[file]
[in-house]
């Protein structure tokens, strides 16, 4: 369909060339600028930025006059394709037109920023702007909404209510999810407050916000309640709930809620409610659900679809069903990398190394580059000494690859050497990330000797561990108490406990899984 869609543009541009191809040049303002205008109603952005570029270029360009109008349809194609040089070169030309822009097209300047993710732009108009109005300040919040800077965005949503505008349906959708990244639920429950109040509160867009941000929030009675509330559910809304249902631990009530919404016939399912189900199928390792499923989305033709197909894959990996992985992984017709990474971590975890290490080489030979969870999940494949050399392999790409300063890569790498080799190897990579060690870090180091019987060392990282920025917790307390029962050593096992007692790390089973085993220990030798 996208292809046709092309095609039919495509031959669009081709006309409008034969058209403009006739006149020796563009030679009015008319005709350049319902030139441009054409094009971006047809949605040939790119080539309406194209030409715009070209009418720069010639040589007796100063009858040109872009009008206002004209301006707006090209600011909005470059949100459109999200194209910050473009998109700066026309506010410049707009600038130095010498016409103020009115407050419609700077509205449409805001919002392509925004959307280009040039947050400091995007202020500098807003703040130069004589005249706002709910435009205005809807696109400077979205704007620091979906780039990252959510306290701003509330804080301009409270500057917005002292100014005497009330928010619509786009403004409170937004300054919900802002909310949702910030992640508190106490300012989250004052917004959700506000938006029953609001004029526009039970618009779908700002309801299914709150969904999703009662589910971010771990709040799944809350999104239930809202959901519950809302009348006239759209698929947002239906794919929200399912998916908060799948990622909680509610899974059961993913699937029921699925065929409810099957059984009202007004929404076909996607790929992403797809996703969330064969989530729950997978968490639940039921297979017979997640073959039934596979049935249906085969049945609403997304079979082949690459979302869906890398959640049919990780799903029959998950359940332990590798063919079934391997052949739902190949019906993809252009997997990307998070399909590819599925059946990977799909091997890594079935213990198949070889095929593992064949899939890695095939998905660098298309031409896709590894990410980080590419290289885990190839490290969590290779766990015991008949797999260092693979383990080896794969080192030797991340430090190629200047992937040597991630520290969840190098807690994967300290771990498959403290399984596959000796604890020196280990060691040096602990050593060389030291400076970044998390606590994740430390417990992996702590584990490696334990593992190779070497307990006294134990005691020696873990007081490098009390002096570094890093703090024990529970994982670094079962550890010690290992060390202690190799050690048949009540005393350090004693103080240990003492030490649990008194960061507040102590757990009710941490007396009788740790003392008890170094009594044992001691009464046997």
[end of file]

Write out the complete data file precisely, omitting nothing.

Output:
[in-house]
């Protein structure tokens, strides 16, 4: 369909060339600028930025006059394709037109920023702007909404209510999810407050916000309640709930809620409610659900679809069903990398190394580059000494690859050497990330000797561990108490406990899984 869609543009541009191809040049303002205008109603952005570029270029360009109008349809194609040089070169030309822009097209300047993710732009108009109005300040919040800077965005949503505008349906959708990244639920429950109040509160867009941000929030009675509330559910809304249902631990009530919404016939399912189900199928390792499923989305033709197909894959990996992985992984017709990474971590975890290490080489030979969870999940494949050399392999790409300063890569790498080799190897990579060690870090180091019987060392990282920025917790307390029962050593096992007692790390089973085993220990030798 996208292809046709092309095609039919495509031959669009081709006309409008034969058209403009006739006149020796563009030679009015008319005709350049319902030139441009054409094009971006047809949605040939790119080539309406194209030409715009070209009418720069010639040589007796100063009858040109872009009008206002004209301006707006090209600011909005470059949100459109999200194209910050473009998109700066026309506010410049707009600038130095010498016409103020009115407050419609700077509205449409805001919002392509925004959307280009040039947050400091995007202020500098807003703040130069004589005249706002709910435009205005809807696109400077979205704007620091979906780039990252959510306290701003509330804080301009409270500057917005002292100014005497009330928010619509786009403004409170937004300054919900802002909310949702910030992640508190106490300012989250004052917004959700506000938006029953609001004029526009039970618009779908700002309801299914709150969904999703009662589910971010771990709040799944809350999104239930809202959901519950809302009348006239759209698929947002239906794919929200399912998916908060799948990622909680509610899974059961993913699937029921699925065929409810099957059984009202007004929404076909996607790929992403797809996703969330064969989530729950997978968490639940039921297979017979997640073959039934596979049935249906085969049945609403997304079979082949690459979302869906890398959640049919990780799903029959998950359940332990590798063919079934391997052949739902190949019906993809252009997997990307998070399909590819599925059946990977799909091997890594079935213990198949070889095929593992064949899939890695095939998905660098298309031409896709590894990410980080590419290289885990190839490290969590290779766990015991008949797999260092693979383990080896794969080192030797991340430090190629200047992937040597991630520290969840190098807690994967300290771990498959403290399984596959000796604890020196280990060691040096602990050593060389030291400076970044998390606590994740430390417990992996702590584990490696334990593992190779070497307990006294134990005691020696873990007081490098009390002096570094890093703090024990529970994982670094079962550890010690290992060390202690190799050690048949009540005393350090004693103080240990003492030490649990008194960061507040102590757990009710941490007396009788740790003392008890170094009594044992001691009464046997």